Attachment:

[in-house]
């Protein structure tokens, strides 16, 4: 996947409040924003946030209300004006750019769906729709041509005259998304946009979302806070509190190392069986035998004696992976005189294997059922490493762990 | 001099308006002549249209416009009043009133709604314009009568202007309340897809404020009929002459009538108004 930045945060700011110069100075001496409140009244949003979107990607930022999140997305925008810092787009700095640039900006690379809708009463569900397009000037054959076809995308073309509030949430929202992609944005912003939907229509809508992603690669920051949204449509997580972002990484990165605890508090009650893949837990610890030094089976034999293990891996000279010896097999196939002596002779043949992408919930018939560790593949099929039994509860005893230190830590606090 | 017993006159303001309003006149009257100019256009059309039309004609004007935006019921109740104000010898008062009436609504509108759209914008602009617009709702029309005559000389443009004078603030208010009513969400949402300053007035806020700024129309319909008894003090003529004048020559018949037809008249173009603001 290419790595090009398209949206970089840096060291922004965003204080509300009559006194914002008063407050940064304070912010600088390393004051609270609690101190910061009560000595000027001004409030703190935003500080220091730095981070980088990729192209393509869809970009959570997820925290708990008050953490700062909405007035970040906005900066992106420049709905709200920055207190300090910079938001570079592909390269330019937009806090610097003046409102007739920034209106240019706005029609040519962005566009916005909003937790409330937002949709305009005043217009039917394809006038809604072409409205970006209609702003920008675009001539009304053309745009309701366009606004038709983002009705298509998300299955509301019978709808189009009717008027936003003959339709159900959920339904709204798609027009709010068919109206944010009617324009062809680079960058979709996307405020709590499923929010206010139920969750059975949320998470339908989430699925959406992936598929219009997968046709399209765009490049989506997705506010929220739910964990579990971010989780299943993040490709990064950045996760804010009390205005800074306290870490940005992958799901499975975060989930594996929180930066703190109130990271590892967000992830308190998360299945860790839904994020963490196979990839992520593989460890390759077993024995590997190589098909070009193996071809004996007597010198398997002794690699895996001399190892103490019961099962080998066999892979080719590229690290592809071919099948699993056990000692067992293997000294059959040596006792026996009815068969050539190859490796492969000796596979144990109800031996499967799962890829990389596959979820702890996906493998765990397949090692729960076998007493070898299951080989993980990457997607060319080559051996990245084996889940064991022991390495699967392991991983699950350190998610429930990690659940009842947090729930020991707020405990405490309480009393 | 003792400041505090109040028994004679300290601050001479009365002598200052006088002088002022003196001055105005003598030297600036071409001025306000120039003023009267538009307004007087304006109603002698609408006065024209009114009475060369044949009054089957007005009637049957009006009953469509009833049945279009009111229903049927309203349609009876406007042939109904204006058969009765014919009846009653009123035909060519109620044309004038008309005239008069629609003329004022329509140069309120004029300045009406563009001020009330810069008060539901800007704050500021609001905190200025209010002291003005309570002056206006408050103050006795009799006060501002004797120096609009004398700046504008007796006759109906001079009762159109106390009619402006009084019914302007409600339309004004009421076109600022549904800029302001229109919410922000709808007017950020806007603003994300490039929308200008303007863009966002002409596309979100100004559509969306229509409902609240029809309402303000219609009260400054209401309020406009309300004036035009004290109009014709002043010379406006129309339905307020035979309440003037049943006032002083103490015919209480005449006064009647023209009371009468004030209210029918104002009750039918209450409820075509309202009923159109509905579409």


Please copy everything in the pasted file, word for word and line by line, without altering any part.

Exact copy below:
[in-house]
């Protein structure tokens, strides 16, 4: 996947409040924003946030209300004006750019769906729709041509005259998304946009979302806070509190190392069986035998004696992976005189294997059922490493762990 | 001099308006002549249209416009009043009133709604314009009568202007309340897809404020009929002459009538108004 930045945060700011110069100075001496409140009244949003979107990607930022999140997305925008810092787009700095640039900006690379809708009463569900397009000037054959076809995308073309509030949430929202992609944005912003939907229509809508992603690669920051949204449509997580972002990484990165605890508090009650893949837990610890030094089976034999293990891996000279010896097999196939002596002779043949992408919930018939560790593949099929039994509860005893230190830590606090 | 017993006159303001309003006149009257100019256009059309039309004609004007935006019921109740104000010898008062009436609504509108759209914008602009617009709702029309005559000389443009004078603030208010009513969400949402300053007035806020700024129309319909008894003090003529004048020559018949037809008249173009603001 290419790595090009398209949206970089840096060291922004965003204080509300009559006194914002008063407050940064304070912010600088390393004051609270609690101190910061009560000595000027001004409030703190935003500080220091730095981070980088990729192209393509869809970009959570997820925290708990008050953490700062909405007035970040906005900066992106420049709905709200920055207190300090910079938001570079592909390269330019937009806090610097003046409102007739920034209106240019706005029609040519962005566009916005909003937790409330937002949709305009005043217009039917394809006038809604072409409205970006209609702003920008675009001539009304053309745009309701366009606004038709983002009705298509998300299955509301019978709808189009009717008027936003003959339709159900959920339904709204798609027009709010068919109206944010009617324009062809680079960058979709996307405020709590499923929010206010139920969750059975949320998470339908989430699925959406992936598929219009997968046709399209765009490049989506997705506010929220739910964990579990971010989780299943993040490709990064950045996760804010009390205005800074306290870490940005992958799901499975975060989930594996929180930066703190109130990271590892967000992830308190998360299945860790839904994020963490196979990839992520593989460890390759077993024995590997190589098909070009193996071809004996007597010198398997002794690699895996001399190892103490019961099962080998066999892979080719590229690290592809071919099948699993056990000692067992293997000294059959040596006792026996009815068969050539190859490796492969000796596979144990109800031996499967799962890829990389596959979820702890996906493998765990397949090692729960076998007493070898299951080989993980990457997607060319080559051996990245084996889940064991022991390495699967392991991983699950350190998610429930990690659940009842947090729930020991707020405990405490309480009393 | 003792400041505090109040028994004679300290601050001479009365002598200052006088002088002022003196001055105005003598030297600036071409001025306000120039003023009267538009307004007087304006109603002698609408006065024209009114009475060369044949009054089957007005009637049957009006009953469509009833049945279009009111229903049927309203349609009876406007042939109904204006058969009765014919009846009653009123035909060519109620044309004038008309005239008069629609003329004022329509140069309120004029300045009406563009001020009330810069008060539901800007704050500021609001905190200025209010002291003005309570002056206006408050103050006795009799006060501002004797120096609009004398700046504008007796006759109906001079009762159109106390009619402006009084019914302007409600339309004004009421076109600022549904800029302001229109919410922000709808007017950020806007603003994300490039929308200008303007863009966002002409596309979100100004559509969306229509409902609240029809309402303000219609009260400054209401309020406009309300004036035009004290109009014709002043010379406006129309339905307020035979309440003037049943006032002083103490015919209480005449006064009647023209009371009468004030209210029918104002009750039918209450409820075509309202009923159109509905579409």